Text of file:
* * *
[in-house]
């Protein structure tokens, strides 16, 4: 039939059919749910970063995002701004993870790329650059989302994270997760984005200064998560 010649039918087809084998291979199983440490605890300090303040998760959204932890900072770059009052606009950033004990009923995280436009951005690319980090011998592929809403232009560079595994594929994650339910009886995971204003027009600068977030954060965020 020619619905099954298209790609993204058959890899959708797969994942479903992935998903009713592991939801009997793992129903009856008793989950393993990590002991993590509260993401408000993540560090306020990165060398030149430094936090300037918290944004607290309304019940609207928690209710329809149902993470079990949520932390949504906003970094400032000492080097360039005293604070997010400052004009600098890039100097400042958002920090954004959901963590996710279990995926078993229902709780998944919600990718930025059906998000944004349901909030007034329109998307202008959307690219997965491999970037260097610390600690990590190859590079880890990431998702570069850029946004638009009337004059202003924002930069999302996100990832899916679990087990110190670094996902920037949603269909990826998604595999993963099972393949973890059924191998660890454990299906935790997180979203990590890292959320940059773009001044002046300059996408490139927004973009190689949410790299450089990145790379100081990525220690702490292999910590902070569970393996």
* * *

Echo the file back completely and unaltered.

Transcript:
[in-house]
């Protein structure tokens, strides 16, 4: 039939059919749910970063995002701004993870790329650059989302994270997760984005200064998560 010649039918087809084998291979199983440490605890300090303040998760959204932890900072770059009052606009950033004990009923995280436009951005690319980090011998592929809403232009560079595994594929994650339910009886995971204003027009600068977030954060965020 020619619905099954298209790609993204058959890899959708797969994942479903992935998903009713592991939801009997793992129903009856008793989950393993990590002991993590509260993401408000993540560090306020990165060398030149430094936090300037918290944004607290309304019940609207928690209710329809149902993470079990949520932390949504906003970094400032000492080097360039005293604070997010400052004009600098890039100097400042958002920090954004959901963590996710279990995926078993229902709780998944919600990718930025059906998000944004349901909030007034329109998307202008959307690219997965491999970037260097610390600690990590190859590079880890990431998702570069850029946004638009009337004059202003924002930069999302996100990832899916679990087990110190670094996902920037949603269909990826998604595999993963099972393949973890059924191998660890454990299906935790997180979203990590890292959320940059773009001044002046300059996408490139927004973009190689949410790299450089990145790379100081990525220690702490292999910590902070569970393996």